Classification of Products and Services

Classification of Products/ Services
Consumer Products
Goods used by consumers for
personal, family, or household
purposes. Examples: shampoo,
notebook paper, picture frame, etc.
Consumer Services
Activities purchased by a consumer
for personal or family purposes.
Examples: haircut, carwash
Classifications of Consumer
Convenience goods - Inexpensive products that
require little time and effort on the purchase decisions
and are purchased regularly.
Staple goods - Used often/regularly and are kept on
hand. Examples: bread, toilet paper
Impulse goods - Unplanned purchases. Examples:
magazine or candy in a grocery store check-out aisle
Emergency goods - Purchased to satisfy an
immediate need. Example: Medicine purchased on
the way to a sporting event to sooth a headache.
Classifications of Consumer
Shopping goods - Products that usually
require a great deal of time and effort for
the purchase decision. Consumers
search and compare similar products prior
to purchase.
Clothing items and hardware or
appliances are often considered shopping
Classifications of Consumer
Specialty goods - Sought by a consumer
who desires a specific brand or product.
The consumer will not accept a substitute.
The consumer may have saved money
for long period of time before purchasing
or may have to borrow money to
Examples: Rolex watch, house, boat.
Classifications of Consumer
Pure services: Activities performed that
do not include a tangible product.
Non-good services - Personal/professional
service for a fee. Example: tax preparation.
Owned-good services - Activities that alter,
improve, or repair products already owned.
Example: dry cleaning, appliance repair service.
Rented-good services - Provide a product to
use for a brief period for a fee. Example: carpet
cleaners, movie rental.
Classifications of Consumer
Product related services - Activities
offered with or to compliment a product.
Examples: warranties, alterations.
Industrial goods - Goods
purchased by a business to
produce other goods or to
resell to consumers.
Examples: assembly line
machinery, rubber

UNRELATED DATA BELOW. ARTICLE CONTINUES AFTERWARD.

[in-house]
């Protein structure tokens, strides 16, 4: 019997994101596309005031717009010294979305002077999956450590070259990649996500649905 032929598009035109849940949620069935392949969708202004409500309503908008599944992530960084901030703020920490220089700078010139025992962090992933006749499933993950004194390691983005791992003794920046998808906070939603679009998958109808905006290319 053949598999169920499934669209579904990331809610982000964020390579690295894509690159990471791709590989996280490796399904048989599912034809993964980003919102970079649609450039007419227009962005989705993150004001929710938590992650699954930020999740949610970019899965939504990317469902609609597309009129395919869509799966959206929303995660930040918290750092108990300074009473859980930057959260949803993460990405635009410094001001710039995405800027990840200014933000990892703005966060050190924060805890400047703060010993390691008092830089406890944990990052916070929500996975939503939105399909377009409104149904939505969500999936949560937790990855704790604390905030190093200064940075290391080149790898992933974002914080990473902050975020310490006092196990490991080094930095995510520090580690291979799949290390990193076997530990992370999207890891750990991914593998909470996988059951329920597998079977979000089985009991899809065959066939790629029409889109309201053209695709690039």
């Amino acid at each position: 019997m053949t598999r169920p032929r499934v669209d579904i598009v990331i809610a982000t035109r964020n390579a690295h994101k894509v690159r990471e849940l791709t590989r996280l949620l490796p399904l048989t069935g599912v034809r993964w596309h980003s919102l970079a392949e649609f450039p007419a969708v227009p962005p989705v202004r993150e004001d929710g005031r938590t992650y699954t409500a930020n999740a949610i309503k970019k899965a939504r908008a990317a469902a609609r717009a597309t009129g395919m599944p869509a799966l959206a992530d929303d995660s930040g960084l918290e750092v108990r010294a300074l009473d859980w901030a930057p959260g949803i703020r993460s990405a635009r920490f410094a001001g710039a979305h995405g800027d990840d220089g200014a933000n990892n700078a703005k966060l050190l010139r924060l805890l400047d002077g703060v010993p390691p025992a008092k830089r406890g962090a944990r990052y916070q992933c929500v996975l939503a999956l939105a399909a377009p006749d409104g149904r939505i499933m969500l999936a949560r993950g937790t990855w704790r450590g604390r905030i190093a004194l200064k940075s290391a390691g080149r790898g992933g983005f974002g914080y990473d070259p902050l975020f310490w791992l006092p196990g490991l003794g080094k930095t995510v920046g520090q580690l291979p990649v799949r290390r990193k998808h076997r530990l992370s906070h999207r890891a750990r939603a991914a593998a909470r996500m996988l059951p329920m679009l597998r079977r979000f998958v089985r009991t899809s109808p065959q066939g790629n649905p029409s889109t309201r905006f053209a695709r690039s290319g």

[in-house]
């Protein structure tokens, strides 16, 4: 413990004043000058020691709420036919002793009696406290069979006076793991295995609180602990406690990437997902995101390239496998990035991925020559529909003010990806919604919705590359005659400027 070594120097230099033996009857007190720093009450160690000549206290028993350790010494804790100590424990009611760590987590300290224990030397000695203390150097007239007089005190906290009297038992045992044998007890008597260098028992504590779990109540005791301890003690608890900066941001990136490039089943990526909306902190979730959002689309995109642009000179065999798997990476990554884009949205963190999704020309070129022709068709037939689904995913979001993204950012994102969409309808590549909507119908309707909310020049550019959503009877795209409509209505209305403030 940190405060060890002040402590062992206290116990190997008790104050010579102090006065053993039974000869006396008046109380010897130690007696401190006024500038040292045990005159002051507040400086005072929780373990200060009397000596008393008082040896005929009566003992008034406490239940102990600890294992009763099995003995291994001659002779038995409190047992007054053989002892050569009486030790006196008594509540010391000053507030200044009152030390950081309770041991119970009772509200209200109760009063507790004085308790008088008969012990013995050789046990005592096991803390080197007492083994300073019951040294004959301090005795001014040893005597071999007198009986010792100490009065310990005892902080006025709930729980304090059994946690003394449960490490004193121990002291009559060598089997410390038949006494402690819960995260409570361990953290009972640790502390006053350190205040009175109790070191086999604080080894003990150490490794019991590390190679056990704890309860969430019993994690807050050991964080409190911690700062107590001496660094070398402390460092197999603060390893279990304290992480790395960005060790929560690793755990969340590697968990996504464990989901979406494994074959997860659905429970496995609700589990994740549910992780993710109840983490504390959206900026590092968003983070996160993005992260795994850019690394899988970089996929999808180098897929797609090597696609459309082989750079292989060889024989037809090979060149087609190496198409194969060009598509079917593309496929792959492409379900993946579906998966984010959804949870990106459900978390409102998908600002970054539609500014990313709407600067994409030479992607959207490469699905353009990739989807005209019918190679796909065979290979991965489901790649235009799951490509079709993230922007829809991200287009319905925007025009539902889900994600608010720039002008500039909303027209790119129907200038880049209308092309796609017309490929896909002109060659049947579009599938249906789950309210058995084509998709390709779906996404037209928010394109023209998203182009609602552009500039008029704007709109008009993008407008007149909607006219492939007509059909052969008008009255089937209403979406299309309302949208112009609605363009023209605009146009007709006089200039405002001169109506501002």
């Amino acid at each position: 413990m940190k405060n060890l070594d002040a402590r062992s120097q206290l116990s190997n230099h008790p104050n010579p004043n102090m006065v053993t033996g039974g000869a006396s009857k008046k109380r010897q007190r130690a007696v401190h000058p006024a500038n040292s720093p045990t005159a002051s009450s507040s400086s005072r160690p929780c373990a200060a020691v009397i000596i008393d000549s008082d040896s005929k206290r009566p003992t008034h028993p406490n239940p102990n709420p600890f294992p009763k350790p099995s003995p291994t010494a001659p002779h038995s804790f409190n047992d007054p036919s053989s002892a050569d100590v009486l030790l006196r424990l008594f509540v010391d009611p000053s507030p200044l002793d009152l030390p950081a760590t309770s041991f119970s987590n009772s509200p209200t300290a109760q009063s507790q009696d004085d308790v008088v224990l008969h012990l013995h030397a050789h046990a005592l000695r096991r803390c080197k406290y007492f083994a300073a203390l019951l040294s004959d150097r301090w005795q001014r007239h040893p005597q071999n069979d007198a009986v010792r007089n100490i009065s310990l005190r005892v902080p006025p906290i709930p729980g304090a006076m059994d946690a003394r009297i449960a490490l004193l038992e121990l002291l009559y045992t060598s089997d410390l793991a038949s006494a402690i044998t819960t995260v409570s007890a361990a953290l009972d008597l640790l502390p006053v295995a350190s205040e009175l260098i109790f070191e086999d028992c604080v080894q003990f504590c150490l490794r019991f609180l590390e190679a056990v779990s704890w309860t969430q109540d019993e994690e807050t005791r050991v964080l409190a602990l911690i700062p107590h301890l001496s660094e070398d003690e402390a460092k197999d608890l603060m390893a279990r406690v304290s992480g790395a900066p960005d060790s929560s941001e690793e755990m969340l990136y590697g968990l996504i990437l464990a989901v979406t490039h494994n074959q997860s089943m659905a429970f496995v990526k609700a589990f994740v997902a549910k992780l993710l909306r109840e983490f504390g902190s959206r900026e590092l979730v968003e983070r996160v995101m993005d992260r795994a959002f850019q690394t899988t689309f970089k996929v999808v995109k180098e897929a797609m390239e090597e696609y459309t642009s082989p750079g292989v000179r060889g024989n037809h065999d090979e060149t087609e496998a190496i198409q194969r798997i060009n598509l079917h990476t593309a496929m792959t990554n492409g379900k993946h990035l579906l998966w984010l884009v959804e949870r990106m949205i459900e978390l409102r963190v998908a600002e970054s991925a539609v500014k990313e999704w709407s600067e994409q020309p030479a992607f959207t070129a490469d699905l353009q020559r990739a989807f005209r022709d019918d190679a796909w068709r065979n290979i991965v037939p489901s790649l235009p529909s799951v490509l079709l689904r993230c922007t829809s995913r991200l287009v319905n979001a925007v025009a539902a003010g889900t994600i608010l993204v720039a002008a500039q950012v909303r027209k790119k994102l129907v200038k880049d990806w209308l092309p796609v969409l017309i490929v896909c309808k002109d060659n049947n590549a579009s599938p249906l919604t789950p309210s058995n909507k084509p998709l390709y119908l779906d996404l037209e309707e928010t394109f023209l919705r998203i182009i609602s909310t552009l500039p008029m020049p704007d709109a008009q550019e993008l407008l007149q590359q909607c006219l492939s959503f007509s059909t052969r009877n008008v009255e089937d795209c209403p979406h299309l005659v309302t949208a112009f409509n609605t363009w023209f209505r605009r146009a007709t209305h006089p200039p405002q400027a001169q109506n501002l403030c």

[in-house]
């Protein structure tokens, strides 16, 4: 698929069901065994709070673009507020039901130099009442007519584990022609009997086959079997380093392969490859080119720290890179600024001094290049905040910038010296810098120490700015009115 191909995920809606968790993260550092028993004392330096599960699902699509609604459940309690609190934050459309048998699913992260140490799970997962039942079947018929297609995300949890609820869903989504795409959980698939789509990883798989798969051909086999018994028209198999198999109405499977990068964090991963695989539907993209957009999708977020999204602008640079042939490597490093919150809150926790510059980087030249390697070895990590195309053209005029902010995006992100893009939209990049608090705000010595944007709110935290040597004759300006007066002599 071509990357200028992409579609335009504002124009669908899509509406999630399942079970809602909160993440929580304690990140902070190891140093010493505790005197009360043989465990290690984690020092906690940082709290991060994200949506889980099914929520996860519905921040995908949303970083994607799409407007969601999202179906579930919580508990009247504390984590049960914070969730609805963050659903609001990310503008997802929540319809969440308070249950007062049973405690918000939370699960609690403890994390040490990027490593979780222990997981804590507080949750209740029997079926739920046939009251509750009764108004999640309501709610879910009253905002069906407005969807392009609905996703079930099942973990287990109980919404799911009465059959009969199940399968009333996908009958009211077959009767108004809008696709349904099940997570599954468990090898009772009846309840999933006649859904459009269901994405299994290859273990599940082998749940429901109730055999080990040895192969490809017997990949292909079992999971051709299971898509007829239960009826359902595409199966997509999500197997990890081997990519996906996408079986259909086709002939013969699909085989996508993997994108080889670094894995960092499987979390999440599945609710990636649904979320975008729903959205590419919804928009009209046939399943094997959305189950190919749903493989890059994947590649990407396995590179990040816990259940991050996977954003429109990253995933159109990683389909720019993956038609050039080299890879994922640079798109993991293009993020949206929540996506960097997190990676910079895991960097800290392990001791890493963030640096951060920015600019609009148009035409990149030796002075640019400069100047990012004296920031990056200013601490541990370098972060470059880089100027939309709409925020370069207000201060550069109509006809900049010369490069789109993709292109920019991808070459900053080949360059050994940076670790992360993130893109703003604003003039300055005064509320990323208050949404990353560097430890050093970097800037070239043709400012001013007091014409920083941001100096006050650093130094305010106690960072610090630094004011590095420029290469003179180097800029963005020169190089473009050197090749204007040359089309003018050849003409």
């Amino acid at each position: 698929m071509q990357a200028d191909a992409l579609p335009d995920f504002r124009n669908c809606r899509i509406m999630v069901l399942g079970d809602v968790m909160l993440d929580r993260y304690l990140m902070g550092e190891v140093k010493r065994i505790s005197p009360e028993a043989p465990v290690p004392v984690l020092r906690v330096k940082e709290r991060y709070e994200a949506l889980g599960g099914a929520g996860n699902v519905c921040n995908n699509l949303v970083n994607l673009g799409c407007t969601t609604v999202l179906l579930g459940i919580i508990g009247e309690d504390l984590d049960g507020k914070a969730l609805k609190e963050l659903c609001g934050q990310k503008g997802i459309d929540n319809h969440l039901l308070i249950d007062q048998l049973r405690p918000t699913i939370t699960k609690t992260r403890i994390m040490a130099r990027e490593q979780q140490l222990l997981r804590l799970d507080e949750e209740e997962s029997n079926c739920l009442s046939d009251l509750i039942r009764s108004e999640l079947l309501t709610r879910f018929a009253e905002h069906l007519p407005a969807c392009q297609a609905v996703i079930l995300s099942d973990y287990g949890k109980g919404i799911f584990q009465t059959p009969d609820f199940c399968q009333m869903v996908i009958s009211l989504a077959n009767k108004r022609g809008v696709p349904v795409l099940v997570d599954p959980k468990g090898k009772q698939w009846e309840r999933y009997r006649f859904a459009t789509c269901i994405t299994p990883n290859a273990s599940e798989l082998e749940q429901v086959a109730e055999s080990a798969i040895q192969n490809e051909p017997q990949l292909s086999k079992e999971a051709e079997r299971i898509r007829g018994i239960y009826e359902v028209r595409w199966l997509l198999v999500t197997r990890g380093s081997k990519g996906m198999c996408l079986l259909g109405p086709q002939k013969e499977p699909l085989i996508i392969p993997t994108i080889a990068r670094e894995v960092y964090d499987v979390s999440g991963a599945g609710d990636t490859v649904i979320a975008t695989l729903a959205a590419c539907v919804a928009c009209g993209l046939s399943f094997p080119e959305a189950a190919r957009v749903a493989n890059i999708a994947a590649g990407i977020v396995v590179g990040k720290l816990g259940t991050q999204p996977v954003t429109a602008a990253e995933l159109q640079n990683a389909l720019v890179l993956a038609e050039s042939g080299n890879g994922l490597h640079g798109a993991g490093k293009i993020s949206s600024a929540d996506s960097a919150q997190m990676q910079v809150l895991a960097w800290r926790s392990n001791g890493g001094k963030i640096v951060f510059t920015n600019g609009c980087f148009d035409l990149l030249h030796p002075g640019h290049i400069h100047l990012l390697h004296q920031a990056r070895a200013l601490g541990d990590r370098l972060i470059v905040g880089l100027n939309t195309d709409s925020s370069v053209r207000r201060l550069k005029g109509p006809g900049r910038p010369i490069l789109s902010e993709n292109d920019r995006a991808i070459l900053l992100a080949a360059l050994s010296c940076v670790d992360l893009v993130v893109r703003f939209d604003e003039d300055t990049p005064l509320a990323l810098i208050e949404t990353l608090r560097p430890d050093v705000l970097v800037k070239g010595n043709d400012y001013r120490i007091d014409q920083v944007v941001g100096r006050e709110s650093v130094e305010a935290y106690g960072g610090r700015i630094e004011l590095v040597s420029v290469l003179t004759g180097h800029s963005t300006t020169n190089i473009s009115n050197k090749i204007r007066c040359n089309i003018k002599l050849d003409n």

Industrial services - Activities
used by a business to insure
proper operation, or
contracted by a business to
perform a task. Examples:
Copier or cleaning services for
a business
Classifications of Industrial
Installation and accessory
equipment - Part of the production
process used to make products.
Examples: assembly line
machinery, industrial sewing
Raw materials, components,
fabricated parts - Consumed to
produce a product or become
part of the final product.
Examples: wood for paper,
wheat for bread
Classifications of Consumer
Industrial supplies - Support or
facilitate the use of industrial goods of
the operation of the business.
Examples: computers, cash registers,
Maintenance and repair Cleaning, repairing, painting, or
decorating that is performed for or
by a business.
Example: janitorial services
Classifications of Consumer
Business advisory Management consulting,
legal, engineering, or
accounting performed for or
by a business.
Elements of the Product Mix
Includes all the different products that
a company makes or sells.
•Product Line
•Product Item
•Product Width
•Product Depth
Product Mix Strategies
Product length or depth
• Deep mix - Many items offered in the
same line; meets many needs.
Example: Procter & Gamble makes
several types of Crest toothpaste.
• Shallow mix - Few items offered in the
same line; specializes in meeting
certain needs. Example: Croc only
has a limited selection of shoe styles.
Product Mix Strategies
Product width or breadth
• Narrow mix - Limited number of product
lines; focuses on a specific target market.
Example: Zaxby’s only offers chicken
• Broad mix - Many different product lines
offered; focuses on one-stop shopping to
meet many needs and wants.
Example: Applebee’s or Chili’s has lots of
meat dishes from which to choose.
Product Mix Strategies
• The plan for how the business
determines which products it will make
or stock
• May develop completely new products
• May expand or modify their current
product lines
• May drop existing products
Elements of the product mix
Product consistency
The relationship of a business’s product
line offerings in terms of use, price range,
target market, and methods of distribution
and production.
Importance of
Product/Service Planning and Mix
Business must always be aware of
what new products are available as
well as what their competitors are
• Competition - “”Beating” the competition;
increasing the market share.
• Direct competition – Same product is
offered by like competitors. McDonald’s
and Burger King are direct competitors
• Indirect competition – Competitors offer
similar or substitute products. Bath & Body
Works and CVS are indirect competitors.
Importance of
Product/Service Planning and Mix
Changes in the Market
– Observe changes in the product
life cycle.
– Observe changes in consumer
preferences and trends.